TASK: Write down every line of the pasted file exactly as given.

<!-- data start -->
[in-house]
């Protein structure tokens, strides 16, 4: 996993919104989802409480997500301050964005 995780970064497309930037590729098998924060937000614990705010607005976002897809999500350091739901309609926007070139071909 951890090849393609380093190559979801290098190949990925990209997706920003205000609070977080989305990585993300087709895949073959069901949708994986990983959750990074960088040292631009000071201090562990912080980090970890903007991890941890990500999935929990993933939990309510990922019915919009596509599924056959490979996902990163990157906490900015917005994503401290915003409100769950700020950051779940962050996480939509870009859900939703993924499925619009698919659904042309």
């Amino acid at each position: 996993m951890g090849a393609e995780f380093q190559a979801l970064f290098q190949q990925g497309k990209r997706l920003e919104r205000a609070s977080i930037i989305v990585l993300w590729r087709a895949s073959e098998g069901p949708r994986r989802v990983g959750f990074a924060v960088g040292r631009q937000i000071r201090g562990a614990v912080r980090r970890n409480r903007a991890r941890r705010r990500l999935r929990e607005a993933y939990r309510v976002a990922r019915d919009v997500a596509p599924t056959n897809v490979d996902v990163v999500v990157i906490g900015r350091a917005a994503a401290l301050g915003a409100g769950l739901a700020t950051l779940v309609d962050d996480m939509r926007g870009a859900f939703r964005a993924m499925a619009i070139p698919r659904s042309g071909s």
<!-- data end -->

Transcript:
[in-house]
């Protein structure tokens, strides 16, 4: 996993919104989802409480997500301050964005 995780970064497309930037590729098998924060937000614990705010607005976002897809999500350091739901309609926007070139071909 951890090849393609380093190559979801290098190949990925990209997706920003205000609070977080989305990585993300087709895949073959069901949708994986990983959750990074960088040292631009000071201090562990912080980090970890903007991890941890990500999935929990993933939990309510990922019915919009596509599924056959490979996902990163990157906490900015917005994503401290915003409100769950700020950051779940962050996480939509870009859900939703993924499925619009698919659904042309």
């Amino acid at each position: 996993m951890g090849a393609e995780f380093q190559a979801l970064f290098q190949q990925g497309k990209r997706l920003e919104r205000a609070s977080i930037i989305v990585l993300w590729r087709a895949s073959e098998g069901p949708r994986r989802v990983g959750f990074a924060v960088g040292r631009q937000i000071r201090g562990a614990v912080r980090r970890n409480r903007a991890r941890r705010r990500l999935r929990e607005a993933y939990r309510v976002a990922r019915d919009v997500a596509p599924t056959n897809v490979d996902v990163v999500v990157i906490g900015r350091a917005a994503a401290l301050g915003a409100g769950l739901a700020t950051l779940v309609d962050d996480m939509r926007g870009a859900f939703r964005a993924m499925a619009i070139p698919r659904s042309g071909s």